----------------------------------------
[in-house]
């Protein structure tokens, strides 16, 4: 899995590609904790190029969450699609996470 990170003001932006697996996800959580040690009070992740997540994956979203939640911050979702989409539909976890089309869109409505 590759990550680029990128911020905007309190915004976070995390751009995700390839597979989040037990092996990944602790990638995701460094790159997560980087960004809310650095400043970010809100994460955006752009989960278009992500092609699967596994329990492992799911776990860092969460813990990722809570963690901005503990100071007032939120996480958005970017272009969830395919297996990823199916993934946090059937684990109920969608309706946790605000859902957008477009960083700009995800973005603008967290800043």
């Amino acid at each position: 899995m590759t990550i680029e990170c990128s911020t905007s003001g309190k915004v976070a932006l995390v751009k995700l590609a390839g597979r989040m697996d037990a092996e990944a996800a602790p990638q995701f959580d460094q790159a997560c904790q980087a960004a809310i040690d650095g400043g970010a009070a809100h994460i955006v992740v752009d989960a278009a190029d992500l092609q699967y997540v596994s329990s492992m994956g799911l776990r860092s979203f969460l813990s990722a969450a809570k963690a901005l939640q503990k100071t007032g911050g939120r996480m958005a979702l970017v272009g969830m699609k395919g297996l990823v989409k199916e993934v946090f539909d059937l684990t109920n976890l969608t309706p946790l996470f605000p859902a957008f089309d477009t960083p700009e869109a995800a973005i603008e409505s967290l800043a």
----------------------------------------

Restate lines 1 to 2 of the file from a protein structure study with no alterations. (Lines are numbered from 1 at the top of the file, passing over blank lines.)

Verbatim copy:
[in-house]
């Protein structure tokens, strides 16, 4: 899995590609904790190029969450699609996470 990170003001932006697996996800959580040690009070992740997540994956979203939640911050979702989409539909976890089309869109409505 590759990550680029990128911020905007309190915004976070995390751009995700390839597979989040037990092996990944602790990638995701460094790159997560980087960004809310650095400043970010809100994460955006752009989960278009992500092609699967596994329990492992799911776990860092969460813990990722809570963690901005503990100071007032939120996480958005970017272009969830395919297996990823199916993934946090059937684990109920969608309706946790605000859902957008477009960083700009995800973005603008967290800043």